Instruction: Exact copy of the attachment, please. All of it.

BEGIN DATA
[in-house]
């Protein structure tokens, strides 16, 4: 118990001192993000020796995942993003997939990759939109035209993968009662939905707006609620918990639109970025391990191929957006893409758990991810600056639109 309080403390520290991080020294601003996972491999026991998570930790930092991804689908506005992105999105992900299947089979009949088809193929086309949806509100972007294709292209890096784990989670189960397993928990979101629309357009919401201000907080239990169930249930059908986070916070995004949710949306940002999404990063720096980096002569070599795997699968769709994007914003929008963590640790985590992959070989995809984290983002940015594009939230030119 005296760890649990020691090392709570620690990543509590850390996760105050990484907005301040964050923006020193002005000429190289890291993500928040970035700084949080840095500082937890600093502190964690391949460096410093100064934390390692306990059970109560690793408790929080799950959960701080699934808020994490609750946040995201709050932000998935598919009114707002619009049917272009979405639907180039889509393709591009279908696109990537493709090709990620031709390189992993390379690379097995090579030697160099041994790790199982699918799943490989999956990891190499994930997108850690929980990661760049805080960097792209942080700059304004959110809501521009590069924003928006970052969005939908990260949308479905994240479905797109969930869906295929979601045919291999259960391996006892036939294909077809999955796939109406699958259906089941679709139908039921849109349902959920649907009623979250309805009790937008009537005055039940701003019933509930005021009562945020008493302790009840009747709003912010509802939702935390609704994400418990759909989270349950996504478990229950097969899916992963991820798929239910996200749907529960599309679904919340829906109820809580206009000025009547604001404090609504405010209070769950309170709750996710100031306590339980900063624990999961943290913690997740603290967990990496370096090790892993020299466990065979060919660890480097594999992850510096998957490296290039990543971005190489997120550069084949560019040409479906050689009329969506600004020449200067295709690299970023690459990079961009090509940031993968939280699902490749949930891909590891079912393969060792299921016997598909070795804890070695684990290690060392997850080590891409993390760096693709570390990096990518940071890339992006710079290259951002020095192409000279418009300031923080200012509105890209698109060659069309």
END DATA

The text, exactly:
[in-house]
């Protein structure tokens, strides 16, 4: 118990001192993000020796995942993003997939990759939109035209993968009662939905707006609620918990639109970025391990191929957006893409758990991810600056639109 309080403390520290991080020294601003996972491999026991998570930790930092991804689908506005992105999105992900299947089979009949088809193929086309949806509100972007294709292209890096784990989670189960397993928990979101629309357009919401201000907080239990169930249930059908986070916070995004949710949306940002999404990063720096980096002569070599795997699968769709994007914003929008963590640790985590992959070989995809984290983002940015594009939230030119 005296760890649990020691090392709570620690990543509590850390996760105050990484907005301040964050923006020193002005000429190289890291993500928040970035700084949080840095500082937890600093502190964690391949460096410093100064934390390692306990059970109560690793408790929080799950959960701080699934808020994490609750946040995201709050932000998935598919009114707002619009049917272009979405639907180039889509393709591009279908696109990537493709090709990620031709390189992993390379690379097995090579030697160099041994790790199982699918799943490989999956990891190499994930997108850690929980990661760049805080960097792209942080700059304004959110809501521009590069924003928006970052969005939908990260949308479905994240479905797109969930869906295929979601045919291999259960391996006892036939294909077809999955796939109406699958259906089941679709139908039921849109349902959920649907009623979250309805009790937008009537005055039940701003019933509930005021009562945020008493302790009840009747709003912010509802939702935390609704994400418990759909989270349950996504478990229950097969899916992963991820798929239910996200749907529960599309679904919340829906109820809580206009000025009547604001404090609504405010209070769950309170709750996710100031306590339980900063624990999961943290913690997740603290967990990496370096090790892993020299466990065979060919660890480097594999992850510096998957490296290039990543971005190489997120550069084949560019040409479906050689009329969506600004020449200067295709690299970023690459990079961009090509940031993968939280699902490749949930891909590891079912393969060792299921016997598909070795804890070695684990290690060392997850080590891409993390760096693709570390990096990518940071890339992006710079290259951002020095192409000279418009300031923080200012509105890209698109060659069309």